Colour temperature has been described most simply as a method of describing colour characteristics of light, usually either a warm (yellowish) or cool (bluish), and measuring it in degrees of Kelvin (K).
The “colour temperature” of a white light is a simple method of describing the colour characteristics of the white light. Most white light is not pure white, it has usually got a bit of a tint, usually either warm (yellowish) or cool (bluish).
When a shop asks you, “what colour temperature are you looking for?” often it can get a little confusing as we start asking ourselves, “Does light have a colour temperature?, why do we use temperature to describe the colour of light?” It is a term which can be used in the aquarium industry to compare the colours of different sources of light.
With this said, you can not compare a 10000k fluorescent light with a 10000k halide light as the output from the halide will be far more than that of the florescent.
It is all about thermal radiation. When a black object such as a piece of iron is heated up it changes colour. This colour depends on what temperature the object is heated too. If you look at diagram 1 you will see that the more blue in a spectrum the more energy in the wavelengths and in turn the higher the Kelvin.
When the object is at 0 degrees celcius it still gives out some radiation (kinetic energy). At -273.15°C there is no radiation. This point is referred to as 0°K (absolute zero).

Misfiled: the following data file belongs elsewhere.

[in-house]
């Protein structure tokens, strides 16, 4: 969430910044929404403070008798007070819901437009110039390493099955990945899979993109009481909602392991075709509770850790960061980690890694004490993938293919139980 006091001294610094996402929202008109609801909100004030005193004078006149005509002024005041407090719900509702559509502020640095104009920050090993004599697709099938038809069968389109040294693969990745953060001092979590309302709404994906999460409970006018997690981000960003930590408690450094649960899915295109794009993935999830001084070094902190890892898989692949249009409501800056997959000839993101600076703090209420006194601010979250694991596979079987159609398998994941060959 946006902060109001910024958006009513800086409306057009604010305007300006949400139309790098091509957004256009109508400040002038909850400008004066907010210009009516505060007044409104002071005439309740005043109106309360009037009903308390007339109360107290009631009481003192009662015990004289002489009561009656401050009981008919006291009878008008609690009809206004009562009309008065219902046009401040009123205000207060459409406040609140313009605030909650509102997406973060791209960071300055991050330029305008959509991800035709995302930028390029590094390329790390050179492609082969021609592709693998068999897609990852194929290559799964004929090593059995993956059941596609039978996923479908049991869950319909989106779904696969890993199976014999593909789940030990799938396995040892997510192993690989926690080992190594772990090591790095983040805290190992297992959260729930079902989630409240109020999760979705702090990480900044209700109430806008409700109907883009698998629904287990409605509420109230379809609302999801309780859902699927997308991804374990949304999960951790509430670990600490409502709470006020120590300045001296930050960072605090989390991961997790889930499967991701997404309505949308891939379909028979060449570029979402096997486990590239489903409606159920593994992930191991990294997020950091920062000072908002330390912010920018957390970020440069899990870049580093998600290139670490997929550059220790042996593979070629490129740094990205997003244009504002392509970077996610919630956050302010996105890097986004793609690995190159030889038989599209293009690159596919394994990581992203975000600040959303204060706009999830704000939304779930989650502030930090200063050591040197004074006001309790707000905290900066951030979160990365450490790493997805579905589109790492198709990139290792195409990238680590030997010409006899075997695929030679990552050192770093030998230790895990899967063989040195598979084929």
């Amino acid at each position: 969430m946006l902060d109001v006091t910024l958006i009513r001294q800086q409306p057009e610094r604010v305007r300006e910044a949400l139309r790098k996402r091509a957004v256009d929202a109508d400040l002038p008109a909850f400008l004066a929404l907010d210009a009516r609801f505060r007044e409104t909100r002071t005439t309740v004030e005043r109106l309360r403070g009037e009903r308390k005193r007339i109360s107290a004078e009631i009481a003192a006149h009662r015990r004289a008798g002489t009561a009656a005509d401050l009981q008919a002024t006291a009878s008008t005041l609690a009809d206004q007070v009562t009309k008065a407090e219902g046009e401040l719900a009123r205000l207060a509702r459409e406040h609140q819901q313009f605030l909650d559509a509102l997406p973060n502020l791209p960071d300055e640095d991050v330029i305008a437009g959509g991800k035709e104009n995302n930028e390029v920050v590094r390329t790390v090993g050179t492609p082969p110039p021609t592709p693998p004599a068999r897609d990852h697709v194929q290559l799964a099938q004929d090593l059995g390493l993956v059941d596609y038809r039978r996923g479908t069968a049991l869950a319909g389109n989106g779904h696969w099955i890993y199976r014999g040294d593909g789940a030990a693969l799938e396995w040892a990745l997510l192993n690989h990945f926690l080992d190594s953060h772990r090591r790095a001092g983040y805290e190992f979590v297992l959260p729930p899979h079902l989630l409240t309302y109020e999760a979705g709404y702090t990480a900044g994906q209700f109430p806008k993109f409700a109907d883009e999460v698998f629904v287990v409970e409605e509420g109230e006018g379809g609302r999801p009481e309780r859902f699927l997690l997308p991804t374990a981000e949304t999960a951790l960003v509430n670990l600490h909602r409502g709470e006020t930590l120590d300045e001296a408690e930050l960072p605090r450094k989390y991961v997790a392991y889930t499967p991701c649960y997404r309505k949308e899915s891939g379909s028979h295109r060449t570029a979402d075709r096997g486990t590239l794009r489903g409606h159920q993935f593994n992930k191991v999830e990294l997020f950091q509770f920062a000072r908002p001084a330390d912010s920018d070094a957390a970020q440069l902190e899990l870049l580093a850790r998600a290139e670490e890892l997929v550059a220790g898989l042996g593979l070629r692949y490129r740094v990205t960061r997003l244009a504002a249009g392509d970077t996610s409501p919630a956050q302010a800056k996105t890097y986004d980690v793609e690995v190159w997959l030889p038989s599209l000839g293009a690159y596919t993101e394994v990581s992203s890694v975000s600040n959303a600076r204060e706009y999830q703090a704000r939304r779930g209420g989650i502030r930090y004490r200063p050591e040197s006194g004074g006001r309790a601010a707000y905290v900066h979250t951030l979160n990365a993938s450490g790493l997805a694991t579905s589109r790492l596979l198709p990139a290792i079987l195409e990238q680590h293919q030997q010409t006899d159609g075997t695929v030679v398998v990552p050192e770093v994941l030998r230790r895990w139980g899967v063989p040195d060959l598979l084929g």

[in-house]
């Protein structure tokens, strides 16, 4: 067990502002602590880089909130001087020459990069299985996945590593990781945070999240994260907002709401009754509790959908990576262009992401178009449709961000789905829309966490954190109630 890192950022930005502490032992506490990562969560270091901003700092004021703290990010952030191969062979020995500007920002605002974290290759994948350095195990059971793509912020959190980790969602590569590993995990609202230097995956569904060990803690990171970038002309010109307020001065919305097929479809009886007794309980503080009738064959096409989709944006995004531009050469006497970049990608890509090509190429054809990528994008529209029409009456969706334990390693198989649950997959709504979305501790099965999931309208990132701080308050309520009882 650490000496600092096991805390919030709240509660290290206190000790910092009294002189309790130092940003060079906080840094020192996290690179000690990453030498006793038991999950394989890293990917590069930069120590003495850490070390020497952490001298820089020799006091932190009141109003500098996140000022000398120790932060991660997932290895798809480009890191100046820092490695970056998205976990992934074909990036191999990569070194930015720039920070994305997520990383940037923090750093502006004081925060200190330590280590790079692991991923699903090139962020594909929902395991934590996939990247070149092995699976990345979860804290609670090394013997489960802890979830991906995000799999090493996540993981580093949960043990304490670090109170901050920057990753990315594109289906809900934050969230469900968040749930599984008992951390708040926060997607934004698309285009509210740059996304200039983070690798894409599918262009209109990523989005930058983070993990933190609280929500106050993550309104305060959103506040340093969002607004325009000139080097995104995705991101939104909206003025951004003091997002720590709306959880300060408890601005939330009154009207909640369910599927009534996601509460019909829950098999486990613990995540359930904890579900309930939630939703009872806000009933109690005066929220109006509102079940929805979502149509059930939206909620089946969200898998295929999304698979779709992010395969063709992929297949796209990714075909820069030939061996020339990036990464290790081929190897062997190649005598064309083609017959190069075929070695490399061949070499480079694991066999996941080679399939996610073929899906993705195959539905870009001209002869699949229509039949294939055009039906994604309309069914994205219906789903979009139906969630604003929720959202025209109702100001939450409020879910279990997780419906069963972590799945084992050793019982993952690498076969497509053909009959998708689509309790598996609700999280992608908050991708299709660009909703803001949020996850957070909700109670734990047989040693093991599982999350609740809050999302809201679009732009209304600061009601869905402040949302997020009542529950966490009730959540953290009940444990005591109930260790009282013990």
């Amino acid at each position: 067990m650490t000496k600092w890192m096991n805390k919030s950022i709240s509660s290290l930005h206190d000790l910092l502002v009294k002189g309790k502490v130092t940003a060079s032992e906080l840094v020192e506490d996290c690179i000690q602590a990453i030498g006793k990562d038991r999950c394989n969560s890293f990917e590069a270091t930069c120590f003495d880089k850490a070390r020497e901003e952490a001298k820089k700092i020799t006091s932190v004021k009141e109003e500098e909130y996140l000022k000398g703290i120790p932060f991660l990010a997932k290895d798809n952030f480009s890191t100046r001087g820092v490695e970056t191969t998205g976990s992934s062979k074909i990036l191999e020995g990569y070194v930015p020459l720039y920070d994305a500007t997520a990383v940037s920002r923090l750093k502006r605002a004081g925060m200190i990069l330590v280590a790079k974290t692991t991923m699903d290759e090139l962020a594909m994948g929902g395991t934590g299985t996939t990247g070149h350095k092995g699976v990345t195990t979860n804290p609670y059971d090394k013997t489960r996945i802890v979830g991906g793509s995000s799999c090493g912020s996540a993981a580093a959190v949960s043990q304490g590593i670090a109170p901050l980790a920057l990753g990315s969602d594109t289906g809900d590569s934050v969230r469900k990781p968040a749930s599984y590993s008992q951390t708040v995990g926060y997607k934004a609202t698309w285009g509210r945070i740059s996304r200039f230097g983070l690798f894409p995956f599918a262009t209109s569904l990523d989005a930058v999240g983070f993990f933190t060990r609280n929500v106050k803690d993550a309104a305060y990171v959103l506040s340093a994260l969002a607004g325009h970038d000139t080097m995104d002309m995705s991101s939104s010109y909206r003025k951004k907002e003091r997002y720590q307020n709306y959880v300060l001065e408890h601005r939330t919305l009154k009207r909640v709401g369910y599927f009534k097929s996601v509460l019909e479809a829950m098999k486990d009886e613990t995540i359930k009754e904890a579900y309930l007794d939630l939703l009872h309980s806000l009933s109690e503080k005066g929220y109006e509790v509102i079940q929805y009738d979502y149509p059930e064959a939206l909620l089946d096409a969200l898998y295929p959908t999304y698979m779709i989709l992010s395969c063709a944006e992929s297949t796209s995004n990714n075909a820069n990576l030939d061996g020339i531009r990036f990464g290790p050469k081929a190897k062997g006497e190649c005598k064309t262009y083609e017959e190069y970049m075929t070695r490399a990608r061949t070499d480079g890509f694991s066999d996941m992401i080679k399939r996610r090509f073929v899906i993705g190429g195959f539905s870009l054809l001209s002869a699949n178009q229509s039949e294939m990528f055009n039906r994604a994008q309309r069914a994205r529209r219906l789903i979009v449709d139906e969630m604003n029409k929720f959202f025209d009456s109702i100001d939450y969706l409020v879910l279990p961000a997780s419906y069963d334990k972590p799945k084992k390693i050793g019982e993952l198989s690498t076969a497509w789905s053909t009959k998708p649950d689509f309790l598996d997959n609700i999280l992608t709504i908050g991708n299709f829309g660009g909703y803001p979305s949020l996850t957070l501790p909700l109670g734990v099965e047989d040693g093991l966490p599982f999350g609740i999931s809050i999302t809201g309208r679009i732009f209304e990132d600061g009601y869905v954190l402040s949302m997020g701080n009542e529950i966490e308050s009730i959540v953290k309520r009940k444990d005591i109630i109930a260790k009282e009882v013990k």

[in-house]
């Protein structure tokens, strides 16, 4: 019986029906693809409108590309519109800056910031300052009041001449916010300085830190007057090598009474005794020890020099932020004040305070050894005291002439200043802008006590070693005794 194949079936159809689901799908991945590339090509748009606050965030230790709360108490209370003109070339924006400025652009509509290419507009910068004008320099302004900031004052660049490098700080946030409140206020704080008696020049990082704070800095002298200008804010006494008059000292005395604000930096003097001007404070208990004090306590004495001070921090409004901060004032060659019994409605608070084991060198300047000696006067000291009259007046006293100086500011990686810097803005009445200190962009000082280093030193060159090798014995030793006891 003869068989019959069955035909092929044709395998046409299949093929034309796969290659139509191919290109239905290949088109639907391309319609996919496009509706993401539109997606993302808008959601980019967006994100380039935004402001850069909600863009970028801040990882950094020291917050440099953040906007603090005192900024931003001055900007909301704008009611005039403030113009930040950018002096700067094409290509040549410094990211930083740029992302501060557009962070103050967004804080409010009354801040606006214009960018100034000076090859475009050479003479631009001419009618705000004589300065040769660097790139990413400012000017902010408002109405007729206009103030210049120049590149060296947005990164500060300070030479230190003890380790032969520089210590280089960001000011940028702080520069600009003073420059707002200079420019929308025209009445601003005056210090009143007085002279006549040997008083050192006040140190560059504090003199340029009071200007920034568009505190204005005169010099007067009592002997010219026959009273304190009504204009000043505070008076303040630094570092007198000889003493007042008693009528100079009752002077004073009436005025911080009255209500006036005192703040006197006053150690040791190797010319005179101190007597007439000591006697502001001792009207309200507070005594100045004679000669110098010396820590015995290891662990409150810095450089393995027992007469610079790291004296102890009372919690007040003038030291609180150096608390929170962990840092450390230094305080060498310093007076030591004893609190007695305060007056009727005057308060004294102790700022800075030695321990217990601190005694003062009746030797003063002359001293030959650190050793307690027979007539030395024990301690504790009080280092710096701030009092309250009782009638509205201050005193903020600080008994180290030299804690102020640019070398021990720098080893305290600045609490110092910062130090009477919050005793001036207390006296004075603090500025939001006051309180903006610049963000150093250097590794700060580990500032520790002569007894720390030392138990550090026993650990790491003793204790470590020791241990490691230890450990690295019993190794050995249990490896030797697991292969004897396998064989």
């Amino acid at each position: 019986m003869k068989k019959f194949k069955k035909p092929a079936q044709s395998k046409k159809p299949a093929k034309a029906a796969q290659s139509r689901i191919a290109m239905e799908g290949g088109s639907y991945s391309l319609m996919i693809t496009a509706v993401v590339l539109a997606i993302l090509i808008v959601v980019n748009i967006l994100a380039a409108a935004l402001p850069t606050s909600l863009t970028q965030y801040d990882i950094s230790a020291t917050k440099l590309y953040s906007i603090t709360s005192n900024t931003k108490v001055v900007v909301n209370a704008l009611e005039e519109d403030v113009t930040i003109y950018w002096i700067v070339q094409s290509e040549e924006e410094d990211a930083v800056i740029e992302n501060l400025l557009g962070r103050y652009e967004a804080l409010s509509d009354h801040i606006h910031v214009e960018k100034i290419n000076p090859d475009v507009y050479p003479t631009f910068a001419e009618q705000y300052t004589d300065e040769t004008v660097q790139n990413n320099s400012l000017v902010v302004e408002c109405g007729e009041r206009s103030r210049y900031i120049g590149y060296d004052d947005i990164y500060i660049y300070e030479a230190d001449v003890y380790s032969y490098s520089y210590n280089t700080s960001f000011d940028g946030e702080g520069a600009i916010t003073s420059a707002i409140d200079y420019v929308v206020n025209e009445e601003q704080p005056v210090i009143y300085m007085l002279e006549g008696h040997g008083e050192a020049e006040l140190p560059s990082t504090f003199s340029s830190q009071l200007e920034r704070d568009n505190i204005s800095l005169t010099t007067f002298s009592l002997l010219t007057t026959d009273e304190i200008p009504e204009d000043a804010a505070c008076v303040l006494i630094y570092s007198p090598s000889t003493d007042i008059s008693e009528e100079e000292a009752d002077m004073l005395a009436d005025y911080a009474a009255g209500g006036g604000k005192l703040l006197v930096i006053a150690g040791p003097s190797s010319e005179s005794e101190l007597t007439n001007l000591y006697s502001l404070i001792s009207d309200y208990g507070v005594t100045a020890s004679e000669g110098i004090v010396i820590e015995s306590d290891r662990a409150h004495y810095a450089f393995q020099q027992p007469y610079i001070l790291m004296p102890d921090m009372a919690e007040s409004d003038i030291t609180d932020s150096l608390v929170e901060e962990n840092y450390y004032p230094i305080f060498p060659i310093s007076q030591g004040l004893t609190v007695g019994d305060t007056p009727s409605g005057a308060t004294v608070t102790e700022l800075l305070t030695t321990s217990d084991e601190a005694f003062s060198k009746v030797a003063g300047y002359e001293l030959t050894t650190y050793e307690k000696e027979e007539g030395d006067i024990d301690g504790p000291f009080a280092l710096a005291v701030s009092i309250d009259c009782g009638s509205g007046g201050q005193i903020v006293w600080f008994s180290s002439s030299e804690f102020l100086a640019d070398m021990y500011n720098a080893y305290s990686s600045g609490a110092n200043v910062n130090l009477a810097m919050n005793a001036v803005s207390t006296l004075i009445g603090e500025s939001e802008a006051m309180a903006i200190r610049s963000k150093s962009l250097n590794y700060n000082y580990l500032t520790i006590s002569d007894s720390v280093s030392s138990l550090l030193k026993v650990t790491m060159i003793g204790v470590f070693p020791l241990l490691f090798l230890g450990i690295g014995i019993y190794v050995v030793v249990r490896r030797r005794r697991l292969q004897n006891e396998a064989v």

When a black object such as a piece of iron is heated up, it changes colour depending on the temperature it is heated to. This range of colours is used as a reference for determining the colour temperature of a light (white) source.
Typical examples of Kelvin used within the aquarium industry:
6500k – Tropical – Warm light typically used for tropical setups. A kelvin rating of about 6500 is the best kelvin temperature for freshwater plants. They are often also used in shallow reefs for symbiotic zooxanthellae in corals. Anything deeper than 12 inches and the red part of the spectrum hasn’t enough energy to penetrate the increased density of salt water, often blue tubes will be used to supplement this lighting.
10000k – Reef White – The 10,000 kelvin lamps will achieve good growth rates but not quite as good as the 6500k at the lower depths. The increased colour temperature (more blue) means there is more penetration therefore ideal to be used in a marine tank between 12 and 20 inches due to the increased PAR at greater depths.
14000k – Marine White – A very popular option within the reef keeping community due to the increased blue in the spectrum (hence the higher kelvin rating). The wavelengths have more energy therefore have the ability to penetrate the denser saltwater providing corals at greater depths with the PAR required (depending on species). The growth under these tubes at shallower depths wont be as good as the lower Kelvin bulbs but there is less need (but still used) for supplementary blue lighting.
20000k+ – Blue – With the increased blue in the spectrum the 20000k or higher kelvin rating tubes contain the first spike in the PAR spectrum so it is ideal to use this type of lighting for stoney corals, clams etc and as a supplement for the lower Kelvin 6500, 10000 and 14000 Kelvin tubes. They help to provide more penetration, coloration and growth in those deeper tanks.
For more information on PAR please see our article- What is PAR
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